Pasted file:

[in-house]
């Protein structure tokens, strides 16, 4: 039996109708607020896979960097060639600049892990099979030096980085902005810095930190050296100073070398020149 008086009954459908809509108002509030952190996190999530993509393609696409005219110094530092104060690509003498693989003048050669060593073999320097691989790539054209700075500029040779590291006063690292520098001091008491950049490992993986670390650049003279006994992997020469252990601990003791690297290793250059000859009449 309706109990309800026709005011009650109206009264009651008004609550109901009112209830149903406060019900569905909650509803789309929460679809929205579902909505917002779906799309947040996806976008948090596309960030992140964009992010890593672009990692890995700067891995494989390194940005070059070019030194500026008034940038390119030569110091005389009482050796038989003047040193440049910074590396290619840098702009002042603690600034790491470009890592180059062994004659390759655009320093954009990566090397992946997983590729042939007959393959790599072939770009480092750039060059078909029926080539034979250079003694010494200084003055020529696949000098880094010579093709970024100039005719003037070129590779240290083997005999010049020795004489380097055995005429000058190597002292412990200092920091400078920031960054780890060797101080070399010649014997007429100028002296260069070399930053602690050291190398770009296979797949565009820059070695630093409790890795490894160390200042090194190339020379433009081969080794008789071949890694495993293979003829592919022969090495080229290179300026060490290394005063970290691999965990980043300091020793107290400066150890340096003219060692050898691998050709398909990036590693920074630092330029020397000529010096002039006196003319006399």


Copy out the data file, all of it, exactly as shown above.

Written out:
[in-house]
């Protein structure tokens, strides 16, 4: 039996109708607020896979960097060639600049892990099979030096980085902005810095930190050296100073070398020149 008086009954459908809509108002509030952190996190999530993509393609696409005219110094530092104060690509003498693989003048050669060593073999320097691989790539054209700075500029040779590291006063690292520098001091008491950049490992993986670390650049003279006994992997020469252990601990003791690297290793250059000859009449 309706109990309800026709005011009650109206009264009651008004609550109901009112209830149903406060019900569905909650509803789309929460679809929205579902909505917002779906799309947040996806976008948090596309960030992140964009992010890593672009990692890995700067891995494989390194940005070059070019030194500026008034940038390119030569110091005389009482050796038989003047040193440049910074590396290619840098702009002042603690600034790491470009890592180059062994004659390759655009320093954009990566090397992946997983590729042939007959393959790599072939770009480092750039060059078909029926080539034979250079003694010494200084003055020529696949000098880094010579093709970024100039005719003037070129590779240290083997005999010049020795004489380097055995005429000058190597002292412990200092920091400078920031960054780890060797101080070399010649014997007429100028002296260069070399930053602690050291190398770009296979797949565009820059070695630093409790890795490894160390200042090194190339020379433009081969080794008789071949890694495993293979003829592919022969090495080229290179300026060490290394005063970290691999965990980043300091020793107290400066150890340096003219060692050898691998050709398909990036590693920074630092330029020397000529010096002039006196003319006399």